Madonna Primavera Reigns Over Assisi’s Calendimaggio

May 2, 2012

Fanciful legends, myths, age-old folktales, medieval morality plays, ballads and poetry are woven into the rich tapestry of Calendimaggio, Assisi's three-day May celebration of the arrival of spring. A much-loved Assisi legend recounts that long ago, a hooded old crone crept into a noble banquet, ignored by all the merrymakers except for five young damsels who proffered her food and drink. The old hag threw back her veil, revealing herself as La Primavera ("Spring") and the young damsels who assisted her are remembered today as five young damsels are chosen for each of the two factions of Assisi - La Nobilissima Parte de Sopra (the upper area of the town) and La Magnfica Parte de Sotto (the lower area). Another folktale recounts that Springtime who rectifies the chaos of the natural world thanks to her five daughters who put order and harmony into the five time periods of the day: dawn, morning, noon, afternoon, evening. read more...

Crossbow Passione in Assisi

April 30, 2012

In Umbria, you know spring is in the air when the balestrieri ("cross-bowers") compete in the piazzas seated behind their crossbows, one eye closed, taking aim. The crossbow is an inherent part of colorful medieval festivals animating Umbria, "Italy's green heart" and here in Assisi, La Compagnia Balestrieri di Assisi is integral part of the wondrous pageantry of Assisi's early May festival, il Calendimaggio, celebrating spring. read more...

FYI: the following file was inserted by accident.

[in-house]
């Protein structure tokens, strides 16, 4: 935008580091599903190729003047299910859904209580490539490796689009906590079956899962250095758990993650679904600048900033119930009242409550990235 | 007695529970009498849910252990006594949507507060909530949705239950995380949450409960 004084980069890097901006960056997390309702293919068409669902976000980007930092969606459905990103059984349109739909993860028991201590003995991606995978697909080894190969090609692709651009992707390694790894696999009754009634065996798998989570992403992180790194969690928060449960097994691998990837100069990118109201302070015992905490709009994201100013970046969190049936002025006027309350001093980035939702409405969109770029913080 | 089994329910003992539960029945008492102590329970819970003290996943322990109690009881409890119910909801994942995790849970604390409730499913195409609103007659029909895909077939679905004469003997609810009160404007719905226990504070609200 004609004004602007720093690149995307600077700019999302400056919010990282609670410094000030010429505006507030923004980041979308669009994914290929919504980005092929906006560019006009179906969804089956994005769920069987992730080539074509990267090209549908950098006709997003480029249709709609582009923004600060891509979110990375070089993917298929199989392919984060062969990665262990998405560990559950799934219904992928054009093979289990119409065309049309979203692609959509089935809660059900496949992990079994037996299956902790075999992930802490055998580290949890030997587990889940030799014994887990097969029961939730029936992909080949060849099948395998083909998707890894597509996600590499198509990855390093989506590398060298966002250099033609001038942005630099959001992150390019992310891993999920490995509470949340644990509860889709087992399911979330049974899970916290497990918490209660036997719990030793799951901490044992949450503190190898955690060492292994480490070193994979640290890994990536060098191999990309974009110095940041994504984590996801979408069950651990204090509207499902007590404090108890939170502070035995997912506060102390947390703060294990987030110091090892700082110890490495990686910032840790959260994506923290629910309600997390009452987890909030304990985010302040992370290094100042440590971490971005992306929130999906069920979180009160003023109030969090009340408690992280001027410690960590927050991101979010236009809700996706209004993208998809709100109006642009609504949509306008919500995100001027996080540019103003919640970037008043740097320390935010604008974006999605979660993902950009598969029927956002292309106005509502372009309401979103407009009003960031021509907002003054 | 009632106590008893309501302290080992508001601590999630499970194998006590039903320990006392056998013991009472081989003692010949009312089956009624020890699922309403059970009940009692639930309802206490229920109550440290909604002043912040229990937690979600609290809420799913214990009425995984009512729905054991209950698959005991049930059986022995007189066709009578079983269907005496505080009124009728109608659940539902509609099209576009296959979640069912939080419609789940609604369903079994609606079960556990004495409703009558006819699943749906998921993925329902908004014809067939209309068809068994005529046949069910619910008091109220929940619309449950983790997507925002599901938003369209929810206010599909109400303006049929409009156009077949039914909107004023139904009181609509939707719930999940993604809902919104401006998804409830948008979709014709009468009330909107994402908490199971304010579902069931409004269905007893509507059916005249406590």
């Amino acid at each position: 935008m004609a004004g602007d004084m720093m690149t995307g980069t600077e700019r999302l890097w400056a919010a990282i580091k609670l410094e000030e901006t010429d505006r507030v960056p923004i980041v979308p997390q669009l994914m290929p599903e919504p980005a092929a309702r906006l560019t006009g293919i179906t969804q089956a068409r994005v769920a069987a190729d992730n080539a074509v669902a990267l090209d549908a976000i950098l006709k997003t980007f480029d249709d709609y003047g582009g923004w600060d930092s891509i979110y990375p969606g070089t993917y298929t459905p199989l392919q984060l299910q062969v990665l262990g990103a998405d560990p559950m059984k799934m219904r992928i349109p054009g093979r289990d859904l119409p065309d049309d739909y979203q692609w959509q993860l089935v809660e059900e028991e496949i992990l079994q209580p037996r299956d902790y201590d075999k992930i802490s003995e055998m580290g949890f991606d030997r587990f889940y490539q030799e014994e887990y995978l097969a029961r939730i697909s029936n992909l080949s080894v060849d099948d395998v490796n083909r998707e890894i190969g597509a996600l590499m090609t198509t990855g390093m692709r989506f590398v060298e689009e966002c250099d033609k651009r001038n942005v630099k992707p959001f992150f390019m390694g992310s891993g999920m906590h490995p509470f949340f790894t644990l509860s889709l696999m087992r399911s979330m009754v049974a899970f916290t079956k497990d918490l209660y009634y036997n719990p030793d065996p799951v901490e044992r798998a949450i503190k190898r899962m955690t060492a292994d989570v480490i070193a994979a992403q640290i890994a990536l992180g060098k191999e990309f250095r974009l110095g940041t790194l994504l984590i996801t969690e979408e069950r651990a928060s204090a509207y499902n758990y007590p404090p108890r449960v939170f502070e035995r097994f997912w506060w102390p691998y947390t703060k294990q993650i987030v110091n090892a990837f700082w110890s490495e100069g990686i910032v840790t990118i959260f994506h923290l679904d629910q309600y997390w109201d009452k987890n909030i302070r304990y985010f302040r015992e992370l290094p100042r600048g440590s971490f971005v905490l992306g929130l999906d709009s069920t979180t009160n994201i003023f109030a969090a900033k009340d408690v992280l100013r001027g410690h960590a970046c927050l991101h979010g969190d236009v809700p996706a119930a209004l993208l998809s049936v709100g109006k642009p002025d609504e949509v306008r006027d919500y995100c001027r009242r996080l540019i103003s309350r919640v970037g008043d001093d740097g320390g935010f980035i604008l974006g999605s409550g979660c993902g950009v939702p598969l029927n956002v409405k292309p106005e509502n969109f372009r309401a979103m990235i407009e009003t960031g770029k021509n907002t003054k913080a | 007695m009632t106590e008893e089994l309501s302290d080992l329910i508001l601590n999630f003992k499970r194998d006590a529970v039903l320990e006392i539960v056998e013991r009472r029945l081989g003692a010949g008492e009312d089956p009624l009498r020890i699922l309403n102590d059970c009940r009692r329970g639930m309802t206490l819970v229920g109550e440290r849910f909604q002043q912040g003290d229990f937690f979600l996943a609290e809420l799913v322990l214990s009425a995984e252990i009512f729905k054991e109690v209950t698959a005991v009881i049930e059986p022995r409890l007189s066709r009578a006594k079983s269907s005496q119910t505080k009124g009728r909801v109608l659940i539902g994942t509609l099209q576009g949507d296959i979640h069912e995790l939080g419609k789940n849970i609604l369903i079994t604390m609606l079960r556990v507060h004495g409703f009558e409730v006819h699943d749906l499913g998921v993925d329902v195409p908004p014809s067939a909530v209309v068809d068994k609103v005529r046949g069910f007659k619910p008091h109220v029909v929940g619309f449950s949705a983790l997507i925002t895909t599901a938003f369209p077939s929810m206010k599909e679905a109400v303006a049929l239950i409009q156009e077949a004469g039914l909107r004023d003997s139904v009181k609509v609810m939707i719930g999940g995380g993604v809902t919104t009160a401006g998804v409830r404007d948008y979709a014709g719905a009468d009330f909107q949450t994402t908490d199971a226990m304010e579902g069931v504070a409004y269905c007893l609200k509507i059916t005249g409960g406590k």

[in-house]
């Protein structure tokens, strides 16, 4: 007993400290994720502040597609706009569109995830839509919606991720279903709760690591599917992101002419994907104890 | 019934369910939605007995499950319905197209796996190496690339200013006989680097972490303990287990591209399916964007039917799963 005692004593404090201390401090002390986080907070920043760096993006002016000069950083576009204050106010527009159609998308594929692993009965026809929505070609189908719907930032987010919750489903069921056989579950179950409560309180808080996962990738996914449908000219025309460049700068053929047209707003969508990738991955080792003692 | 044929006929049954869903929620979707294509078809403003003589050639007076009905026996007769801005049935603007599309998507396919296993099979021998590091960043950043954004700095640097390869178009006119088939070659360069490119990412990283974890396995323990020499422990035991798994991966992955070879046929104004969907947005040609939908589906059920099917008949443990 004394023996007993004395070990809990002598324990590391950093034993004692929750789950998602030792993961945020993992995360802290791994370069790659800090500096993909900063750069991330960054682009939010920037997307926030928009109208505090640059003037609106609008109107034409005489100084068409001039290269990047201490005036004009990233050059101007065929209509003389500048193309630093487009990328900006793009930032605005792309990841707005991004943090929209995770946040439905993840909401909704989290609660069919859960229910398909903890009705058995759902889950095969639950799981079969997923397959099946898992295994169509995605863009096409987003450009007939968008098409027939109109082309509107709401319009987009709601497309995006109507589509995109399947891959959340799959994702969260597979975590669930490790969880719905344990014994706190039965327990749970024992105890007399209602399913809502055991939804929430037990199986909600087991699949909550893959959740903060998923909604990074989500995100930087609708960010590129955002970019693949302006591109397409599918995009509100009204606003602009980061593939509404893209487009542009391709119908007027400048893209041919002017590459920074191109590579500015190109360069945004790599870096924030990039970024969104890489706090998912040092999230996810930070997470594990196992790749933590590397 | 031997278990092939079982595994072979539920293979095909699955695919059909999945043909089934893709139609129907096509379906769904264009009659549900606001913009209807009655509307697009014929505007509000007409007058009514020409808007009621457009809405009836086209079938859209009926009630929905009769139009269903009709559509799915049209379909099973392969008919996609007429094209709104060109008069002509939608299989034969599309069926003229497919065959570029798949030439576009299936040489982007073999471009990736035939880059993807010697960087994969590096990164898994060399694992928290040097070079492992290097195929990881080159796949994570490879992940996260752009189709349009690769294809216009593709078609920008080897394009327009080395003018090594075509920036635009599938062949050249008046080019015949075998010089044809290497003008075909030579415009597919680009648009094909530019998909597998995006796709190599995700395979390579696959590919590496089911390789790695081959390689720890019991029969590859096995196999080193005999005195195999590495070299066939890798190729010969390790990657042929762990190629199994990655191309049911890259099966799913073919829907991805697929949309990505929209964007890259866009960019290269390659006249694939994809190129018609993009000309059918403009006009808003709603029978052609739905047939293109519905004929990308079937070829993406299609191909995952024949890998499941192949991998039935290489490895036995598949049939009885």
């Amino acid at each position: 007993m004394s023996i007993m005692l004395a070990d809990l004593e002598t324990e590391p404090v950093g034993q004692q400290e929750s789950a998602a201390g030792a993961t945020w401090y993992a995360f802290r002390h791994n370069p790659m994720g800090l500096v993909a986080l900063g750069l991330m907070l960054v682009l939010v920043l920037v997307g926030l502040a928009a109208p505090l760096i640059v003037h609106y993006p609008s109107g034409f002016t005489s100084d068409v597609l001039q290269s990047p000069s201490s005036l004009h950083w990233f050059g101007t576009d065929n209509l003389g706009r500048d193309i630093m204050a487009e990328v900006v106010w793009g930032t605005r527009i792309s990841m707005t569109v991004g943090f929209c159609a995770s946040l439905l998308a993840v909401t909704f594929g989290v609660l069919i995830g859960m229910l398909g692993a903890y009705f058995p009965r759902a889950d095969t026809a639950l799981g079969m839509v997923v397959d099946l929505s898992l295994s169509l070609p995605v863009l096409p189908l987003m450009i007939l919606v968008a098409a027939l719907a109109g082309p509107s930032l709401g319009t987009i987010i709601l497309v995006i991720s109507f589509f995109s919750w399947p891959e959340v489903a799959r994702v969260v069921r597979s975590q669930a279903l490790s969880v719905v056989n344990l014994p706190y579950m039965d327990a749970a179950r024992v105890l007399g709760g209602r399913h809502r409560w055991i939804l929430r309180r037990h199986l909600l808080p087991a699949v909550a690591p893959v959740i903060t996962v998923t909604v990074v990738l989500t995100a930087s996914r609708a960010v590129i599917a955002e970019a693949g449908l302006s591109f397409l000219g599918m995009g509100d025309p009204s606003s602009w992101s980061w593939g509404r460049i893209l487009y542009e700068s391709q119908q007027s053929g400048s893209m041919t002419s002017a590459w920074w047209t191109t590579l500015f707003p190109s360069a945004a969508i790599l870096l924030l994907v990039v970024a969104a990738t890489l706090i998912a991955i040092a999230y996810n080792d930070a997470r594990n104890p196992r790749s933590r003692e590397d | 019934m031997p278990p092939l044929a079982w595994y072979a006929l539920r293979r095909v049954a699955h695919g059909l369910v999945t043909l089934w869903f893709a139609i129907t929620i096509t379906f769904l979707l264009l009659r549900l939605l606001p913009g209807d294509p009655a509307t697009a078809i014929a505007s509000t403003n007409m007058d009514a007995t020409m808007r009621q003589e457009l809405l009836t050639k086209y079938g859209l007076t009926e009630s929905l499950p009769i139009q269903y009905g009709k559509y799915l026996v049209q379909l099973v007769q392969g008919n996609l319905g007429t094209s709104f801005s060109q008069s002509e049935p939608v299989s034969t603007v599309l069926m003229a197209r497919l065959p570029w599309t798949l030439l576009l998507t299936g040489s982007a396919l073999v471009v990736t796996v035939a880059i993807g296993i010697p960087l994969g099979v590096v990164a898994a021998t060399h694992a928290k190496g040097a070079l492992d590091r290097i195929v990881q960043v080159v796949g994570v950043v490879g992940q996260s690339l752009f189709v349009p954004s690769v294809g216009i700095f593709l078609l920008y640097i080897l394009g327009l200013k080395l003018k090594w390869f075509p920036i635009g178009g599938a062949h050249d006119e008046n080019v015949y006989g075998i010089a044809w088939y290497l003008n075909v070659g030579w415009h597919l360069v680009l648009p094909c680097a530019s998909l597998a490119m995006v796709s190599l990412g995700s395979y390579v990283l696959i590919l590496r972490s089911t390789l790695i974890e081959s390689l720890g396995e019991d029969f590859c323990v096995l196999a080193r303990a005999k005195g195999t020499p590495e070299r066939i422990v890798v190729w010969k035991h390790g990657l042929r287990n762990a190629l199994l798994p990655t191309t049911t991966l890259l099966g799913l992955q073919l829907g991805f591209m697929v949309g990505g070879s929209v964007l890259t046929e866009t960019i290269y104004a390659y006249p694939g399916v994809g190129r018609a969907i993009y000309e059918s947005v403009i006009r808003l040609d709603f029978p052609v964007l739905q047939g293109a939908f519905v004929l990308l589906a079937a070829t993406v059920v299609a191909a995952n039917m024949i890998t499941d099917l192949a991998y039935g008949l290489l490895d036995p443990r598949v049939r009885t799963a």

Gubbio’s Festa della Liberazione, April 25th

April 23, 2012

"L'Italia e' libera. L'Italia risorgera'" ("Italy is free. Italy will rise again") announced the headlines of the newspaper Il Popolo, referring to the liberation from Fascist control of Milan and Turin April 25, 1945. Nowadays, on this day all over Italy, Italians gather to honor their fallen soldiers and in paricular, i partigiani, the partisans of the Italian Resistance who fought the Nazis as well as Mussolini's Fascist troops. Some towns will celebrate la Festa della Liberazione with political rallies or tributes at war monuments, others with concerts or marching bands, and some with flags, huge ones. read more..

Good Friday in Assisi: Ancient Traditions Live On

March 31, 2012

Countless religious customs - and innumerable processions in particular - are rooted in medieval street theater. The Holy Thursday and Good Friday of Assisi traditions are living examples. On Holy Thursday night in the 12th-century San Rufino cathedral, the crucified Christ image is detached from His Cross in the ceremony of the scavigliazione (best translated literally: "un-nailing") and laid on a wine-colored funeral bier, covered with a gold-fringed burgundy canopy. From the Middle Ages, crucifixes with removable Cristo Morto images were common and were made specifically for the religious processions which were really a transformation of popular street theater, often acted out in the piazzas and on church thresholds as a way to teach the common people ecclesiastic truths. A living liturgy. read more...